02/23/2013, 00.00
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Arms race builds in South-East Asia, to counter Chinese "imperialism"

Vietnam, the Philippines and Indonesia in race for weapons. Experts note the growing market in the region. The goal is not to challenge Beijing militarily, but constitute a "deterrent". Rising demand for nuclear submarines and missile batteries.

Hanoi (AsiaNews / Agencies) - The nations of Southeast Asia have launched an arms race, to "counterbalance" the expansionism of China and the political and economic dominance of Beijing in the Pacific region and internationally. Recent reports on the international network of the arms trade have described an "expansion" in trade, which sees Vietnam, the Philippines and Indonesia in the forefront of the race to buy weapons. The objective of governments, according to well-informed sources, is not to openly "challenge" Beijing "militarily," but to create a "strategic deterrent" that will force the Land of the Dragon to "think long and hard" before embarking on a conflict of regional scale. Among the issues at the centre of recent controversy and the source of a possible military confrontation, are territorial claims in the South China Sea and East Africa.

Recently, Hanoi has secured two Russian-made submarines, asking for help from technical experts from New Delhi to train Vietnamese soldiers. The Philippines instead is looking to the sky, with Manila ready to sign the purchase of a squadron of jet fighters from South Korea and three helicopters from Italy. This race is explained by experts in military matters as an "international" strategic plan, which exceeds the territorial disputes in the Pacific and South-East Asia remains an "open market" compared to the restrictions in the Middle East.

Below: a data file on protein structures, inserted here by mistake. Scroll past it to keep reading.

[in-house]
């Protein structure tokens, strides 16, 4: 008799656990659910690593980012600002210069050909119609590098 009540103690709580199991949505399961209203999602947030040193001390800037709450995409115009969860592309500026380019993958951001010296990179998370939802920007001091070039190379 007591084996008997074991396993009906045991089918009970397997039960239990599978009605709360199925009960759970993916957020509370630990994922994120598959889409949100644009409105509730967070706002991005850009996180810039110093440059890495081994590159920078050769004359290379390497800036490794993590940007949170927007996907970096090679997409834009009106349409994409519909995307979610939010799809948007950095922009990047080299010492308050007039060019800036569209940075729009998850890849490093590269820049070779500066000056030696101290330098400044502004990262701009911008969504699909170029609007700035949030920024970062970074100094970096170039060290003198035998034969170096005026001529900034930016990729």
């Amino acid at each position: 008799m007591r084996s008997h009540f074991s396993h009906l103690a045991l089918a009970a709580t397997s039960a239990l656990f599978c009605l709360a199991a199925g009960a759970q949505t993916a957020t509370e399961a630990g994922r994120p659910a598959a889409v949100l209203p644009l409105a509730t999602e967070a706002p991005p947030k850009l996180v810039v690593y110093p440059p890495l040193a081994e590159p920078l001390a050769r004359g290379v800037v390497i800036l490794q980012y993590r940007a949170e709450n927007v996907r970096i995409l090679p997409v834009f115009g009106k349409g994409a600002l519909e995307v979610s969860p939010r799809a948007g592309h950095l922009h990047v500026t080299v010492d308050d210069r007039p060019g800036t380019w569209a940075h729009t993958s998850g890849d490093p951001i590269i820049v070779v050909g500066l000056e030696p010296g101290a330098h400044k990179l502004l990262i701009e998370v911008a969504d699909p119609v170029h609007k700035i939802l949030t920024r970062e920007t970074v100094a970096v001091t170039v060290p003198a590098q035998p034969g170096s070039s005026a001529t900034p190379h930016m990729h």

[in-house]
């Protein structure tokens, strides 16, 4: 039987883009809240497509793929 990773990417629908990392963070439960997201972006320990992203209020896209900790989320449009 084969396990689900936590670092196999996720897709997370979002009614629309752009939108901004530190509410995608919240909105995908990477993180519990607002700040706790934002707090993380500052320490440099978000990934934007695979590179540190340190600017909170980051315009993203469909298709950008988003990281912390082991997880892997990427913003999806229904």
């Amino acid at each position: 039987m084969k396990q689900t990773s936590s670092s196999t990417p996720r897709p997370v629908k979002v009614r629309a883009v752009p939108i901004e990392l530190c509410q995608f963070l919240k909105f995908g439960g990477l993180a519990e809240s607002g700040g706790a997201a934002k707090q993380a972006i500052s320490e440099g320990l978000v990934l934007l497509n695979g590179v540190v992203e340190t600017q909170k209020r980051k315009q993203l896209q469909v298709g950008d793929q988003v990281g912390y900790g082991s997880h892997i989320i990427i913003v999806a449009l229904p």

In this arms race, Vietnam is looking in the direction of Moscow, its mentor and protector during the Cold War, for the purchase of jets and war ship. It is seeking anti-missile batteries from India, while talks are under way with several European countries - including France - for ships and radars. Despite the tensions over a possible war, the government is also in touch with the United States and hopes that Washington will soon loosen restrictions on arms sales.

The same applies to the Philippines, who had long ignored the need to modernize its forces, relying on the protection and support - including material - of the United States. However, since his rise to power President Aquino Benin has increased funding for the army. Hence the agreement (to the tune of almost 500 million dollars) with Seoul for some light combat aircraft, also a perfect training platform for more advanced F-16s from the US - another deal in the frame. Added to this, 10 coastguards vessels from Japan, but Moscow seems to have discovered the business opportunity  and may soon sign a deal with Manila.

Finally, Indonesia, the largest among the nations of Southeast Asia, is also looking to expand its military. Jakarta has bought South Koreans submarines, Chinese missiles, U.S. F16s and Russian jets. In the past decade the defence budget has grown by 200%, hitting six billion dollars, and is in the running to become the best equipped country in the region in terms of weapons.


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